My party welcomes the Bill, which is long overdue. The Minister of State said this Bill was pub lished when he decided not to proceed with the establishment of the education boards. It has taken four and a half years to bring this Bill forward. It is a pity it was not brought forward earlier and that he did not proceed with the establishment of the education boards. There is no point in introducing a Bill and promising everything in the absence of a financial commitment from the Government and there is no point in depending on VEC resources because they do not have them.

I welcome the Bill's definition of "youth work" as the planned programme of education, designed for the purpose of aiding and enhancing the personal and social development of young persons through their voluntary participation and which is complementary to their formal academic or vocational educational training and provided primarily by youth work organisations. The word "voluntary" is important. The words "voluntary" and "community" have almost disappeared from everyday use in society. We put a price on everything and a value on nothing.

This legislation covers the active participation of up to 40,000 in youth work groups, assisting and liaising with up to 600,000 to 700,000 people. We are all aware of the enormous work done by voluntary groups and the benefits which have accrued to the country as a whole. Many commentators have said there is a price on everything and that time means money. That was never more true. Youth work is carried out on an almost exclusively voluntary basis at a time when work tends to be measured in terms of its commercial value. The concept of voluntary work is strong in the youth work sector and long may it continue. I hope with the passing of the Bill the necessary structures will be put in place to ensure the continuance of voluntary work in society.

The focus which the Bill places on the role of the vocational education committees is welcome, given that vocational education committees have a long record of assisting in the field and endeavouring to become the ideal vehicle for implementing this legislation. They will be at the core of the operation of the proposals in the Bill. I am aware of the commitment of the majority of VEC members and VEC chief executive officers to youth work and the development of the sector. Being at the helm, chief executive officers will play a major role in bringing this Bill to the people at large. I have no doubt they will meet the challenge and that VEC members will be eager to play their part on the youth work advisory committees as they are aware of the value of youth work in their communities.

This legislation was flagged as far back as 1984. Excellent work was done in researching the topic and many problems were highlighted and possible solutions flagged, but in the interim successive Governments did not act on them. It is only right that voluntary groups and youth work should be recognised. To date there has been a degree of duplication in the delivery of services in this area by various Departments. One of the advantages of the Bill is that the delivery of such services will be streamlined. This will allow the Minister of State and his Department, a youth work assessor, the voluntary education sector, various committees, the youth work advisory committee and the youth work committee of each VEC to ensure best value for money is obtained. Although record resources are available at present, that may not always be the case. A structure must be put in place to ensure money is spent effectively and that there is no duplication or waste of resources.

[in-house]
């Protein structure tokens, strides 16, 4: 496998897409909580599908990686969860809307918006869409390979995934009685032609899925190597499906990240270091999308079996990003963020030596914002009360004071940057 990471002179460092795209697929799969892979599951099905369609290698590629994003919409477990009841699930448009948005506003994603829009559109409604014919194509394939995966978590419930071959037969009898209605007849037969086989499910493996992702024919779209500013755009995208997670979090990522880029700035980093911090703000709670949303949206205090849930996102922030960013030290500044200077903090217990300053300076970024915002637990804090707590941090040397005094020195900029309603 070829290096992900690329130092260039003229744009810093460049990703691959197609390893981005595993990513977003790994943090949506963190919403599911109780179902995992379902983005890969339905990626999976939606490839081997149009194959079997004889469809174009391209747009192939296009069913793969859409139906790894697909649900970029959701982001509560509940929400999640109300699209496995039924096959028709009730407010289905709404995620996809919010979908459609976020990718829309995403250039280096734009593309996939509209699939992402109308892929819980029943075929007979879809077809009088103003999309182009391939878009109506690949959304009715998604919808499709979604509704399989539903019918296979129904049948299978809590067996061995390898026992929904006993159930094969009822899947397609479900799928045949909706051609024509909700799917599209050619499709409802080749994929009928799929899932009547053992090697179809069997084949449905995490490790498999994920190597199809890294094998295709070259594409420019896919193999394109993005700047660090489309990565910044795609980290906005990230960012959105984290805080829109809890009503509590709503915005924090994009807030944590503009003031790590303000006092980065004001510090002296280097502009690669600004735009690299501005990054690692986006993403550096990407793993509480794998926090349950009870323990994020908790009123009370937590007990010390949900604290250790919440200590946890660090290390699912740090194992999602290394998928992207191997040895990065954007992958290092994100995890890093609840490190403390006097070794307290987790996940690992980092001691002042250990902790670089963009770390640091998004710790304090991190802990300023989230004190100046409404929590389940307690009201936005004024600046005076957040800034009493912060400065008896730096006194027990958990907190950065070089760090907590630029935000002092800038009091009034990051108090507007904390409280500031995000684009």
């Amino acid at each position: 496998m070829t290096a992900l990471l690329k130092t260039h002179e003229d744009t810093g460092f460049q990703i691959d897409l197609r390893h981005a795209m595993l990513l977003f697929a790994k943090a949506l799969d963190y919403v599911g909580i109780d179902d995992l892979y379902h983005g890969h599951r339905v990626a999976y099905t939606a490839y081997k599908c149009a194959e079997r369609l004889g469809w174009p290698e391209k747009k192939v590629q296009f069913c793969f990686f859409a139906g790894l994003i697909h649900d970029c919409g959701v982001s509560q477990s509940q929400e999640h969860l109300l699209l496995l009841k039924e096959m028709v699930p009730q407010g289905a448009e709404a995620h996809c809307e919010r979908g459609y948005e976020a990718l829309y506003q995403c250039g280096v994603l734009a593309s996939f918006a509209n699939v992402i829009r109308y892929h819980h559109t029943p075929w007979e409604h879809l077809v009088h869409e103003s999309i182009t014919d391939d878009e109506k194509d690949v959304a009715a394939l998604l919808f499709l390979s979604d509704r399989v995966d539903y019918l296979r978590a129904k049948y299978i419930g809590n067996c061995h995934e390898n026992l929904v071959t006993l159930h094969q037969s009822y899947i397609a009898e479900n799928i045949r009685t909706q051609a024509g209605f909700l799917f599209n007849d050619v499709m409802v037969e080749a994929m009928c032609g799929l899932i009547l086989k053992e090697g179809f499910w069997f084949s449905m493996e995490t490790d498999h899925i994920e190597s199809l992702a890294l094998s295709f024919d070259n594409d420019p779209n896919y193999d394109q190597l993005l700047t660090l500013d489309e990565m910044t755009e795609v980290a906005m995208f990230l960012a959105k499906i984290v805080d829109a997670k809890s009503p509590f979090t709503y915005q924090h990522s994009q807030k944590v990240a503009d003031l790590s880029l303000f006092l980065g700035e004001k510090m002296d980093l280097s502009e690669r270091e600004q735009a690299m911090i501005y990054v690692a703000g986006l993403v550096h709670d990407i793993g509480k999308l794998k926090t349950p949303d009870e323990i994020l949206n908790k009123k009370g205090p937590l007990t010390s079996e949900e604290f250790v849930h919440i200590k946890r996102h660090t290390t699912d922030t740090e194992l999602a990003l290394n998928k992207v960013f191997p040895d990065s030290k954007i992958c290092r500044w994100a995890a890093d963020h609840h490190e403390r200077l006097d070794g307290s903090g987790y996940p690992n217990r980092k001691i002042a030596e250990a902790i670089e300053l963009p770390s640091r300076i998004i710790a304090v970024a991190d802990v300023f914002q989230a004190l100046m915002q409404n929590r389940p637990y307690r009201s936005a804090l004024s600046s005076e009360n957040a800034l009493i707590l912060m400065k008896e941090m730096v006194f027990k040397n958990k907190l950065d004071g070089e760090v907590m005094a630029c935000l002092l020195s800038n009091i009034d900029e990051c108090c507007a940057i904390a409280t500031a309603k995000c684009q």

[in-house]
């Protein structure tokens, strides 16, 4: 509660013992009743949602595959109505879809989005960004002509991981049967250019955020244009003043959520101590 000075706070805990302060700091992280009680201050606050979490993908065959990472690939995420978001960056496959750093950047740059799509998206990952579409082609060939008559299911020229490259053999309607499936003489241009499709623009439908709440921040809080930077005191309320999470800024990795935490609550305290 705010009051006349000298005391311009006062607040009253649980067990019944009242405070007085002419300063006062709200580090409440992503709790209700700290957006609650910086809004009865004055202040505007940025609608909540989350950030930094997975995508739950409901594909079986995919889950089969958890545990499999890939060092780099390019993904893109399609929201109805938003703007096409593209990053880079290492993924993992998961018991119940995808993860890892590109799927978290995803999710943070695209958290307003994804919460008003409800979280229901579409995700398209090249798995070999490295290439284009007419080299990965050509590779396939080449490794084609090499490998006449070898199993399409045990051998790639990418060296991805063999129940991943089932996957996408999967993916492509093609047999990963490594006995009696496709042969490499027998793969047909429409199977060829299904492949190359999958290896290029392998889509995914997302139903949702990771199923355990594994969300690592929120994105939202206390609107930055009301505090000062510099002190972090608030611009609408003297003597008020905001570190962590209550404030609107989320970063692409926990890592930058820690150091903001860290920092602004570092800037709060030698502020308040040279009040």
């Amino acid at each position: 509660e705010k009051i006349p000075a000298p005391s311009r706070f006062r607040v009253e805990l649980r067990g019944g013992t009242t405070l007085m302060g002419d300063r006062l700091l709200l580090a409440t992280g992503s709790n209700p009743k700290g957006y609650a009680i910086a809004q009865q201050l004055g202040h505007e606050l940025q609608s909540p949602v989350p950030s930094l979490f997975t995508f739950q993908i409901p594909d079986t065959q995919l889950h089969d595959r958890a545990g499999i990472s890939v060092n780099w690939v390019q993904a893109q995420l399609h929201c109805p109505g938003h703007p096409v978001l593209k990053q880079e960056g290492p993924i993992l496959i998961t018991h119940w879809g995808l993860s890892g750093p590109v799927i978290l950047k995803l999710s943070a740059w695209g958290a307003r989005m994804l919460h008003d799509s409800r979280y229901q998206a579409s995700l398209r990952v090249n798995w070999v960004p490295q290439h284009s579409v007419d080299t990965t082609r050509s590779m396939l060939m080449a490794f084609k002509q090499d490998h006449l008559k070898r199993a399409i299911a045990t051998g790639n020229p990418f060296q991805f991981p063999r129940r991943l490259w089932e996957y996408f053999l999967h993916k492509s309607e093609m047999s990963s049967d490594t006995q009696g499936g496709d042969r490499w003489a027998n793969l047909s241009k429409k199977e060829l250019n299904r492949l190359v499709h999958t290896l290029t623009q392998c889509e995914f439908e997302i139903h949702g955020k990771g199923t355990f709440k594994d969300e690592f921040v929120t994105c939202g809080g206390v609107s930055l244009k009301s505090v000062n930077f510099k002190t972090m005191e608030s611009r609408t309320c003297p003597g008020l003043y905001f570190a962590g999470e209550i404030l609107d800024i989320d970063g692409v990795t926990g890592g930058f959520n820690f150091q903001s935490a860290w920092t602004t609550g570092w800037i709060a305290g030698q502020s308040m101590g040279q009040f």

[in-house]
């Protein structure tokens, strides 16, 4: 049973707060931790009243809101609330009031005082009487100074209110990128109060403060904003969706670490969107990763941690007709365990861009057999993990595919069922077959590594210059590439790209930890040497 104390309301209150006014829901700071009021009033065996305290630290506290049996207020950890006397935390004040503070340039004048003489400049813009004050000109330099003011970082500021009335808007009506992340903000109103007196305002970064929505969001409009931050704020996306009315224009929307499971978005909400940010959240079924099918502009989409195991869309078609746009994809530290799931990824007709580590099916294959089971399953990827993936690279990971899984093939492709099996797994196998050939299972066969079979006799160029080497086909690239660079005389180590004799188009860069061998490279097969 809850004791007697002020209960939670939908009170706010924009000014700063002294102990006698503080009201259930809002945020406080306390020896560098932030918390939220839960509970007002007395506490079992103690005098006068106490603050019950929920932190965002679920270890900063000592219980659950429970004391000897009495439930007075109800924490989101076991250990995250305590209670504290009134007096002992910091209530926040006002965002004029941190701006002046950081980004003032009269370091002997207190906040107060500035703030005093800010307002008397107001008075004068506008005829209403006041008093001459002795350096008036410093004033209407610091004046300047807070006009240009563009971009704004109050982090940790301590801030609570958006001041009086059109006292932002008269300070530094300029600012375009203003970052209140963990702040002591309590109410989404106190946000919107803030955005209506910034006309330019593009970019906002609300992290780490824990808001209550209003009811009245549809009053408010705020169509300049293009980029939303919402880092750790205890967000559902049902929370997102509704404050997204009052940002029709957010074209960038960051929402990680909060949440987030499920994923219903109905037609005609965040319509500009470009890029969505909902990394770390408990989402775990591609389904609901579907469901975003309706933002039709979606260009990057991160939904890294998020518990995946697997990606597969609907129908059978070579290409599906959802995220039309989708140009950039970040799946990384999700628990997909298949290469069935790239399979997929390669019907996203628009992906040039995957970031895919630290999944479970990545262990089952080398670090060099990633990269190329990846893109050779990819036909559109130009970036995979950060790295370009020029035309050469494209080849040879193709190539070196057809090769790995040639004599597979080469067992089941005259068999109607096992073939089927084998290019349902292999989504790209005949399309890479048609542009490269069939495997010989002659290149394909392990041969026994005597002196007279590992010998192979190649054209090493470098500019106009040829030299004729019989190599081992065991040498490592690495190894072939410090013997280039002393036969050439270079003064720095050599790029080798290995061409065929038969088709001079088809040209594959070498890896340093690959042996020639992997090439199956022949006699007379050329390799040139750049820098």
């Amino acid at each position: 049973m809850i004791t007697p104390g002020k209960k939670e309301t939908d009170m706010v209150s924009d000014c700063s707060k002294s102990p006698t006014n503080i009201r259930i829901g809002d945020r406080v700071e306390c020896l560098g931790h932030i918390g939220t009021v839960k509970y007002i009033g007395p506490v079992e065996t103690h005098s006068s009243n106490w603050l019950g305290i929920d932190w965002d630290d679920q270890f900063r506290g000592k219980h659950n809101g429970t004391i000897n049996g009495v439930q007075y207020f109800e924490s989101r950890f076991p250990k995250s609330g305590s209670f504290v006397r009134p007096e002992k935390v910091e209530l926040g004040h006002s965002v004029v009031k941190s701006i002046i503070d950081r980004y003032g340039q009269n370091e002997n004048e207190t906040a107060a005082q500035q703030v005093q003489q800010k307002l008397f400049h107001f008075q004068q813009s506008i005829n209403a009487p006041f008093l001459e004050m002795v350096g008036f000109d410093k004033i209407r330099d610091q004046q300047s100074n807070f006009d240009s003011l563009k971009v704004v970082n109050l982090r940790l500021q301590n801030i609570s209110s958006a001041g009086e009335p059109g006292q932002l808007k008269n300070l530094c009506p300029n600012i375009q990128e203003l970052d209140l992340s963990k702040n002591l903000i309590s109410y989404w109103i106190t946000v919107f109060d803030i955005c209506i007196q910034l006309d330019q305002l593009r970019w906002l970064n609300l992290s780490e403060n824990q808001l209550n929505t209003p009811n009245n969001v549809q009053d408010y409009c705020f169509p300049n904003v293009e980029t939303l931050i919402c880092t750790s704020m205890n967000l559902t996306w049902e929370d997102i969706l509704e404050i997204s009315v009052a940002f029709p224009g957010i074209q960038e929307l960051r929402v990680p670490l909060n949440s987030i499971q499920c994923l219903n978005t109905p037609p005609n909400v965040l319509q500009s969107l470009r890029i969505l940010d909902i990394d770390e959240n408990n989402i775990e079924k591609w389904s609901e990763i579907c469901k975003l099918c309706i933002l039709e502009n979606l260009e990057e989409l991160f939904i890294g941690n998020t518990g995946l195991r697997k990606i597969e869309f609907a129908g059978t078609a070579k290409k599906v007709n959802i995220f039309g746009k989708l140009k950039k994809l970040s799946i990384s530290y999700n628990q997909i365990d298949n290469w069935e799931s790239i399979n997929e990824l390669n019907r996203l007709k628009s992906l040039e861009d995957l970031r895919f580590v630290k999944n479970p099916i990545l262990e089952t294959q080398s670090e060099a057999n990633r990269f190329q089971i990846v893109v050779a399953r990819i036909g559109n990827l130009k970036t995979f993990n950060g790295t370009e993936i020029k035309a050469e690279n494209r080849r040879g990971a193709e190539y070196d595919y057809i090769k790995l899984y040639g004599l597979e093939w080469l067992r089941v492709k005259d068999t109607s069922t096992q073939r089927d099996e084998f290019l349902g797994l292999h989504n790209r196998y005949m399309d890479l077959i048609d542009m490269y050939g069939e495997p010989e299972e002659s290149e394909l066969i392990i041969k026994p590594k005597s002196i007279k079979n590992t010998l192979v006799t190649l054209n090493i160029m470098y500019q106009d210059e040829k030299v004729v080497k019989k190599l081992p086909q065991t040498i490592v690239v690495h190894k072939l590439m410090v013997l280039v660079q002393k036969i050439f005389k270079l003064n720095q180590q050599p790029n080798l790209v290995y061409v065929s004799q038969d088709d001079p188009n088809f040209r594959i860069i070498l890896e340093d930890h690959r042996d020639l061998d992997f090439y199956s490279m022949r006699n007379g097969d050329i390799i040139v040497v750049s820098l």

The Minister of State referred to the role of the assessor of youth work which is of crucial importance. I look forward to the reports of the assessor on youth work around the country. In some regions youth work is being done more effectively than in others. When there is a national referee who can comment, adjudicate and advise in the areas where youth work is not as strong as it should be people will be able to act on that advice.

I welcome the provisions of the Bill and look forward to its enactment. It is of crucial importance that the vocational education committees have the funding and staff to deliver on the commitments and plans they make. Those plans will be ambitious, particularly when the local youth work committees combine with the voluntary youth council. There will be a huge range of new proposals and plans, even if those ambitions are not realised in the first year or two. The vocational education committees will be expected to chart a new course and, without the necessary personnel and financial resources, they will not be able to meet their targets. Where there are well organised, funded and structured youth services young people will have an alternative.

Despite all the information on drug abuse, substance abuse and under age drinking, these problems are increasing. One of the many ways of encouraging young people to be active in other than anti-social behaviour is to introduce them to youth services, as the Costello report pointed out. Generic youth work should be available to all young people. Most youth work in Ireland is driven by volunteers, in some cases with the support of paid youth workers. I urge the Minister and the Government to do something positive to encourage volunteerism. The number of volunteers is falling because of the pressures of modern life and the fact that people are doing other things. The last two budgets have been anti-volunteer, in the sense that they have penalised those who have decided to stay at home. Most people who act in a voluntary capacity are not appreciated and do not get due recognition from the system or perhaps from the parents whose children they look after. In many cases, all they get is criticism.